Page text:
Fratello Favorites: The Best Watches Under €3,000 – Jorg’s Picks From Christopher Ward, Aquastar, And Straum
A budget of €3K seems like enough to pick some amazing timepieces. What I found, though, was that it was a pretty hard task. It’s not that there weren’t enough options, but what were the ones that ticked all the personal boxes? As it turned out, there weren’t all that many that truly made my heart sing. Nevertheless, I did find a trio of watches that I would love to wear every day. Even better, I found five if you include my pre-owned pick and a “secret” new option that only qualifies in certain parts of the world. It’s not as exciting as it might sound, but it is quite a wonderful way to round out my list of the best watches under €3,000.
With many of the Fratello writers having already revealed their picks, it has become increasingly hard to come up with some original timepieces or brands that people haven’t mentioned. But after a quick scan, I picked some watches under €3,000 that perfectly sum up my preferences. I would gladly add any of these watches to my collection and wear them a lot. If you haven’t read the previous installments in this series, you can read all about the watches that Lex, Daan, Thomas, RJ, Gerard, Nacho, Thor, and Balazs picked by clicking the links. Enough talk; let’s jump into it.
The best watches under €3,000 — Christopher Ward C65 Dune GMT Limited Edition
My first pick was a no-brainer. And sure, I am aware that the watch sold out quickly. But as I said in my review of the Christopher Ward C65 Dune GMT, there will be a new version of the same watch with a different dial color, and I will make sure to be ready to click and order that one. If that doesn’t work, I might have to find the black-dial version on one of the online sales platforms – as you probably guessed, I am already keeping an eye out for it. So, what makes this watch such a great pick for me? If you want the full lowdown, I suggest you read the full review I wrote not too long ago.
In short, the C65 Dune GMT was a matter of love at first sight. I am still frustrated by the fact that I missed the introduction and, therefore, the opportunity to buy one of the 200 pieces produced. The C65 Dune GMT has everything I want from a modern GMT. And funnily enough, that means no bi-directional bezel with a 24-hour scale. The watch comes with a perfectly sized 38mm stainless steel case that is 11.9mm thick and 43.7mm from lug to lug. As it turns out, the watch is the perfect size for my wrist on the stainless steel bracelet. And with these proportions, it will be perfect for a wide variety of wrist sizes.
The overall level of quality is impressive
The design of the black dial is in line with the C65 Dune Automatic model that I also reviewed. But for the GMT version, Christopher Ward decided to spice things up by integrating the 24-hour GMT scale on the rehaut of the dial. The two-colored scale divides day and night and adds exactly the right amount of visual attraction for me. Add the hints of red with the tip of the GMT hand and the GMT text on the dial, and you will get a lively but perfectly functional dial that is super easy to read.
Inside the case, Christopher Ward equipped the watch with the Sellita SW330-2. It’s not a traveler’s GMT, which would have been even better. But you will not hear me complain when a watch looks this good and has a price tag of €1,610. The overall quality impressed me the most about the C65 Dune GMT. The case, the Oyster-style bracelet with its oversized clasp, and the dial look and feel a lot more expensive than its actual price. And that makes it the perfect first pick for a list for which I could have picked watches almost double the price.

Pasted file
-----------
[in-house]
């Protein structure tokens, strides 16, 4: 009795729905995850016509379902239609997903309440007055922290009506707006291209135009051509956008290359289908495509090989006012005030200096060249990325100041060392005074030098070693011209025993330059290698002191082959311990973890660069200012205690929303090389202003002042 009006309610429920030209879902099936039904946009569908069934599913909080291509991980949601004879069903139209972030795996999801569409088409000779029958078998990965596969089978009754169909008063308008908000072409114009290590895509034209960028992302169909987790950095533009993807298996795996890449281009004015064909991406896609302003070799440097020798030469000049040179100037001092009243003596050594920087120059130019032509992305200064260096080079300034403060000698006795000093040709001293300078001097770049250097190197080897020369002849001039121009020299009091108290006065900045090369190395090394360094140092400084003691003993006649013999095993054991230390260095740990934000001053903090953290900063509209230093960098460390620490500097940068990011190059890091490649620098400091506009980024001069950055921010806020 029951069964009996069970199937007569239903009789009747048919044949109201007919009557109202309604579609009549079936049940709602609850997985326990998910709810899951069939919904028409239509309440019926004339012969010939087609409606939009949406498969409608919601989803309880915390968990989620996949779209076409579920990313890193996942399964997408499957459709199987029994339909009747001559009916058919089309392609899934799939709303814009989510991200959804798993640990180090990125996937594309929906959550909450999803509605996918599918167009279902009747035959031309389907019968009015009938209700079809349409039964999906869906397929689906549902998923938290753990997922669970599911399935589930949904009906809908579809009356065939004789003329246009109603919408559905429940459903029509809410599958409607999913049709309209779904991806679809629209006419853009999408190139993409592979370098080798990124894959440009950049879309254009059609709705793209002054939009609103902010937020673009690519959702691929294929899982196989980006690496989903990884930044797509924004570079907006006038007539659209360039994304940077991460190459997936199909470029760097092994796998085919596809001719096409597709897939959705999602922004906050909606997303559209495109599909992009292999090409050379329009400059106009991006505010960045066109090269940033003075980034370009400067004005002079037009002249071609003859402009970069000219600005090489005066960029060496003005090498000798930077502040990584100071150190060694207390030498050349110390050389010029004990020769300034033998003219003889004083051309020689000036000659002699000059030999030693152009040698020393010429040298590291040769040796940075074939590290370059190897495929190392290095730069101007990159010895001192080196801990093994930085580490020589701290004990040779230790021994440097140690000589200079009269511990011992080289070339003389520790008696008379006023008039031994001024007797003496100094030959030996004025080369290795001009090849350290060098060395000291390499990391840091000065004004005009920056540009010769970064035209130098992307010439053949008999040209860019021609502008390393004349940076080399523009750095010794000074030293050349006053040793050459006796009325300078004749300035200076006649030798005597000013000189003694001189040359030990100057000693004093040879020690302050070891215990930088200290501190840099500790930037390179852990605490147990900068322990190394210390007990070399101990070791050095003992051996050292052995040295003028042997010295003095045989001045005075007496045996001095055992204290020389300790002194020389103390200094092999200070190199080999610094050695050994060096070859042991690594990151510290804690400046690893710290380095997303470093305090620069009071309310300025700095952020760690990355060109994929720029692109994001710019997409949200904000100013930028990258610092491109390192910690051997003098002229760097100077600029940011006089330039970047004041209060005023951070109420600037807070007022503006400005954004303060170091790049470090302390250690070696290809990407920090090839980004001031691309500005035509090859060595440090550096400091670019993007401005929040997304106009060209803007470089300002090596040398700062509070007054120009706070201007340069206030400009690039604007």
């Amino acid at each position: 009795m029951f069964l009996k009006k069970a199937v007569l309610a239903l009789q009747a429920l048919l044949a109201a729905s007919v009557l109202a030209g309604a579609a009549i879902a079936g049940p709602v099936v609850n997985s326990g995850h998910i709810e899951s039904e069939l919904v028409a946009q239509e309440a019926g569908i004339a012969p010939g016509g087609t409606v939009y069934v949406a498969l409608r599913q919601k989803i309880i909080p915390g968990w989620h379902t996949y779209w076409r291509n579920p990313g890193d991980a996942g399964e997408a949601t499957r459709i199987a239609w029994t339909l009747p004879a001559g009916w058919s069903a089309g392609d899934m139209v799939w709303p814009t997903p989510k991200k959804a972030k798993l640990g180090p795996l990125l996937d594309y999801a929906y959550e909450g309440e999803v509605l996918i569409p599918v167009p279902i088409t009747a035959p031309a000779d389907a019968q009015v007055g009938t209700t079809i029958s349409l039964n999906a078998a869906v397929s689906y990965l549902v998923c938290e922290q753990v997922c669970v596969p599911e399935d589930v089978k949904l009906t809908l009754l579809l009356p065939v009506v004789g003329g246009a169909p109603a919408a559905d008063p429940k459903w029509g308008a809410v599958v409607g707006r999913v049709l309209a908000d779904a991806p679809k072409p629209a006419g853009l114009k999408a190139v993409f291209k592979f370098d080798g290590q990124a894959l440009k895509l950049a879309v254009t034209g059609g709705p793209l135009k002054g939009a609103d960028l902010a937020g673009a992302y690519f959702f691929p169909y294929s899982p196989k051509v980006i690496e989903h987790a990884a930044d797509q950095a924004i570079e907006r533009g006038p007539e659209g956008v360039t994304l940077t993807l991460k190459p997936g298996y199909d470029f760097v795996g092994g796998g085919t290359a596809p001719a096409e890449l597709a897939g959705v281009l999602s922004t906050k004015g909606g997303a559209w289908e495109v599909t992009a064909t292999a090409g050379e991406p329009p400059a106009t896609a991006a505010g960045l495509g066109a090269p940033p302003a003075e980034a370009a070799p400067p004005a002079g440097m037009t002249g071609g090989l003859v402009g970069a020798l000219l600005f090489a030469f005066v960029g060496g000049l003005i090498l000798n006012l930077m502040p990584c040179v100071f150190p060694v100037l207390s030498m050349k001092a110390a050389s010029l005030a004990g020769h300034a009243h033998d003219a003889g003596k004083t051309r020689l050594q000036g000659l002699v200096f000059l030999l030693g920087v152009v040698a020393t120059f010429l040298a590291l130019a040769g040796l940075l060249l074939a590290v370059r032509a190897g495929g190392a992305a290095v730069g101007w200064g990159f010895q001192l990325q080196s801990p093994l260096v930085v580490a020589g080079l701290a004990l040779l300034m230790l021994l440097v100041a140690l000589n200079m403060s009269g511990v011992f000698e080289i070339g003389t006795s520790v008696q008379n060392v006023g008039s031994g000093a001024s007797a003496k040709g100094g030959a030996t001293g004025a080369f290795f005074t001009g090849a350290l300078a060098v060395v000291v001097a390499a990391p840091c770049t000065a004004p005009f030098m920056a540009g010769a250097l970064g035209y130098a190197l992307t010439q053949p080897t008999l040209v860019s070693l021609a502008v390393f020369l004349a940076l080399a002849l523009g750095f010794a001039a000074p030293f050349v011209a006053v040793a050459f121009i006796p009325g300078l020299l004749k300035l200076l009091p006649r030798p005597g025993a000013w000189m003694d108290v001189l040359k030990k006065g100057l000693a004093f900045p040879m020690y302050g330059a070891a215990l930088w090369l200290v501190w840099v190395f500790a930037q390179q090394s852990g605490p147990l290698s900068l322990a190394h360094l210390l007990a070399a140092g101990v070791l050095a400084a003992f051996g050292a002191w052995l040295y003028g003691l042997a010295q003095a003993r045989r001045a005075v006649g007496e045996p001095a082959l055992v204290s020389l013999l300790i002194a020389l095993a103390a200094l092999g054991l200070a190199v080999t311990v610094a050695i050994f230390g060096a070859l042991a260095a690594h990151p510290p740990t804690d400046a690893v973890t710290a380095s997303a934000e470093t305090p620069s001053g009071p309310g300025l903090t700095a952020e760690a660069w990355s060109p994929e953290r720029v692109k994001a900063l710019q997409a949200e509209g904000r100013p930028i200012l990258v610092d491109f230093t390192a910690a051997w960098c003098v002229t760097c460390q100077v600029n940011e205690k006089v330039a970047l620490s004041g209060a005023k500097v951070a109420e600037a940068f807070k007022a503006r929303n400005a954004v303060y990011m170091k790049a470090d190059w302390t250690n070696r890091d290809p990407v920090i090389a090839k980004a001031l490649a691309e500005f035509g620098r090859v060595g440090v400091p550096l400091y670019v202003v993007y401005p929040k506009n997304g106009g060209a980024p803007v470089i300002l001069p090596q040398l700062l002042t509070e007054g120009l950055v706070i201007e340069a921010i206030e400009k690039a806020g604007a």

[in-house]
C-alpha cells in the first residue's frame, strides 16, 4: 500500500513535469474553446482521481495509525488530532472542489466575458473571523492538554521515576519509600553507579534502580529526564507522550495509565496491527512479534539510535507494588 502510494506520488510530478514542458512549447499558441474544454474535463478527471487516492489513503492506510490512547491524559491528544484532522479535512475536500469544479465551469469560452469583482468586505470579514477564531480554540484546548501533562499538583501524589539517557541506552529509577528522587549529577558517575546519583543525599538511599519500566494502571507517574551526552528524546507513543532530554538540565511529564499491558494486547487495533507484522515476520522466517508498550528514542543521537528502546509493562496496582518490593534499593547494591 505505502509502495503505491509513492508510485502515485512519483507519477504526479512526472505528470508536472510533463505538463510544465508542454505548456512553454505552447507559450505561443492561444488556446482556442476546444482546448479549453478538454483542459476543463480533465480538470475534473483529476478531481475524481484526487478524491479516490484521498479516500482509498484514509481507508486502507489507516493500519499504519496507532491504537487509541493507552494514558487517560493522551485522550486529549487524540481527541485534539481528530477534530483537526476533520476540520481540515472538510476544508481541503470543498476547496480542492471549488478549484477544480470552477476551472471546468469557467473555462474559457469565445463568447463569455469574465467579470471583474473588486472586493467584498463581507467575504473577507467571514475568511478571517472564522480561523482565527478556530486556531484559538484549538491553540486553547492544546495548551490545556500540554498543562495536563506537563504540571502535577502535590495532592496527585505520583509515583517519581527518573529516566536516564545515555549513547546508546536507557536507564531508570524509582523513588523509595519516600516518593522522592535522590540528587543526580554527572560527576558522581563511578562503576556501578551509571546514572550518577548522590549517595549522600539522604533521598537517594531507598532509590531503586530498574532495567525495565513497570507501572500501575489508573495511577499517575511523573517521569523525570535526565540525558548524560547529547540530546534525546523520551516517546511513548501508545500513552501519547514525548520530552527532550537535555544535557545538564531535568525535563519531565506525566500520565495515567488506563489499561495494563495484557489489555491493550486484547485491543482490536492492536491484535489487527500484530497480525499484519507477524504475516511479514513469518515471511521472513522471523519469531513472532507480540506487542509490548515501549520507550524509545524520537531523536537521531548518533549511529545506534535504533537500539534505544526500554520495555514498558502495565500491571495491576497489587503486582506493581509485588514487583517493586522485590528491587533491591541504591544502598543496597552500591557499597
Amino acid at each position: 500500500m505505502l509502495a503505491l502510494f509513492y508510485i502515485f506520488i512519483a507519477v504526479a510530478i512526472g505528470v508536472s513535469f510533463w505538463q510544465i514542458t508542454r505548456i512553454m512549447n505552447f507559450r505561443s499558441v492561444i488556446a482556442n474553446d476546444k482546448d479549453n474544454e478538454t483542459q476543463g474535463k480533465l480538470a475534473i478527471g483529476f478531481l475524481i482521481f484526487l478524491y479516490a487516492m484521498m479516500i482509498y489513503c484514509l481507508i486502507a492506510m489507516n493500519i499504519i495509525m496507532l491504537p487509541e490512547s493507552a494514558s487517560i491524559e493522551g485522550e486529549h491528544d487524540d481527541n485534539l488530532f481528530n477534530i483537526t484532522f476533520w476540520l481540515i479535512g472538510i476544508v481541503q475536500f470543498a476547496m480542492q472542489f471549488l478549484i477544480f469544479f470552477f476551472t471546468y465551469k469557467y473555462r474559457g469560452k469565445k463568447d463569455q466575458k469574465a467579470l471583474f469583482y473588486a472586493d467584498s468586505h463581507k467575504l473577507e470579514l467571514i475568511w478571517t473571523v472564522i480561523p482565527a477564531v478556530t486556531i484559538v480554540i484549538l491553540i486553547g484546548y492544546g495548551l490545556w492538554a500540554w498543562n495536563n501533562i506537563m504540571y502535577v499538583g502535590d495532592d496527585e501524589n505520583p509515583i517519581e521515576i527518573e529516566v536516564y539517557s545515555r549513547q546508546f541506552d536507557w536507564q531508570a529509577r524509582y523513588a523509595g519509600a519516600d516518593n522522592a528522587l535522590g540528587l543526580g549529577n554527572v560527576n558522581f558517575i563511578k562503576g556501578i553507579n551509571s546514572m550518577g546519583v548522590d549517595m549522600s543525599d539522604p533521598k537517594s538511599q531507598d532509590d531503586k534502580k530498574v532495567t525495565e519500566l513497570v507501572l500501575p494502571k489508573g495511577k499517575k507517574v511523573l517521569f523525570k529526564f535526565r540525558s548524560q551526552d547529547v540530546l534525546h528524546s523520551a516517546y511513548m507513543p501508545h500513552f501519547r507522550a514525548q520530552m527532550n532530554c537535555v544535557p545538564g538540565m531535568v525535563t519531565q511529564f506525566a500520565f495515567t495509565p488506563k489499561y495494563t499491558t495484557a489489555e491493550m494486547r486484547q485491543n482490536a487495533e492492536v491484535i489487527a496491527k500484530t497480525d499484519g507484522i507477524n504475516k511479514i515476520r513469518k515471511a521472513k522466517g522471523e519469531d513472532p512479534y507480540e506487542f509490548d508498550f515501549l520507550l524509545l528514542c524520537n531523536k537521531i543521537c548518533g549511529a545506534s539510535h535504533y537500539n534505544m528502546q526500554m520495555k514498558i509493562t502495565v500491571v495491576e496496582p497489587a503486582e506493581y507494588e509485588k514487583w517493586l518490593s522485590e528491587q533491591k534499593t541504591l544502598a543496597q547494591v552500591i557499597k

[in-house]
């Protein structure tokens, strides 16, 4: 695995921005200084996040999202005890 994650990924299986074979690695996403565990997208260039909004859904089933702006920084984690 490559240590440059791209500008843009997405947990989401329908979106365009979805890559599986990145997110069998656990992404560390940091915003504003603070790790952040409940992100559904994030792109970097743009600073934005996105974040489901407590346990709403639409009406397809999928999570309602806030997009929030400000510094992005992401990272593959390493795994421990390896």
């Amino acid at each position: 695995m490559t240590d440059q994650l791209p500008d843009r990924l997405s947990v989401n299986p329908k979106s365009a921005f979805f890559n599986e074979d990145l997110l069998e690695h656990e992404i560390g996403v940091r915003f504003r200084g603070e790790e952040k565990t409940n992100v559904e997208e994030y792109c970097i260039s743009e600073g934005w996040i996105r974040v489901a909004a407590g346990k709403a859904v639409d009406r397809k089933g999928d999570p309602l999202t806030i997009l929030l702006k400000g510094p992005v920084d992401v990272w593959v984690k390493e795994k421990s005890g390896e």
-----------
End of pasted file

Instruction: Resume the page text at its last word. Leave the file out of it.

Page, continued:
Aquastar Deepstar II
I have a huge soft spot for Aquastar. Ever since I first tried on the first Deepstar back in 2020, I was sold on the Deepstar’s skin-diver case, no-decompression dive bezel, and quirky dial style. The first two 41mm and 39mm Deepstar chronographs might have turned me on to the relaunched Aquastar brand, but it’s the time-only Deepstar II that stole my heart. The 41mm chronograph did fit my wrist but might have just been a bit too much size-wise. The 39mm version corrected that and turned out to be a winner. But if anything, the two recent Fratello Deepstar II limited editions perfectly tell the visual story of why I love that model.
The watch comes with a smaller 36.75mm case measuring 12mm thick and a substantial 46mm from lug to lug. Especially on the super comfortable beads-of-rice bracelet, the Deepstar II also looks great on bigger wrists. The combination of the circular-brushed case with the polished bidirectional no-decompression bezel looks really good. Aquastar altered the dial design in comparison to the chronograph by taking the big-eye sub-dial at 3 o’clock and moving it to 9 o’clock. It is accompanied by oversized markers at 3, 6, and 12 o’clock and smaller dot markers placed further to the inside of the dial for the remaining hours. It is quirky, but in my book, it looks awesome.
The Deepstar is well within the set budget
Every time I see a Deepstar II, I am reminded of how much I love the design and how well it works with the different dial colors. I am a big fan of the two Fratello limited-edition versions in ice blue and pink salmon that sold out quickly. But the regular versions in darker blue, black, and silver also sport the same fantastic looks. Inside the case, Aquastar uses the Swiss automatic Sellita SW290 movement with a power reserve of 41 hours. It is a reliable movement for the Deepstar II that is easy to service. At US$2,090 (roughly €1,945) excluding taxes, my second pick also stays well within the set €3K budget. But it also beats a lot of more expensive watches easily in terms of character and presence.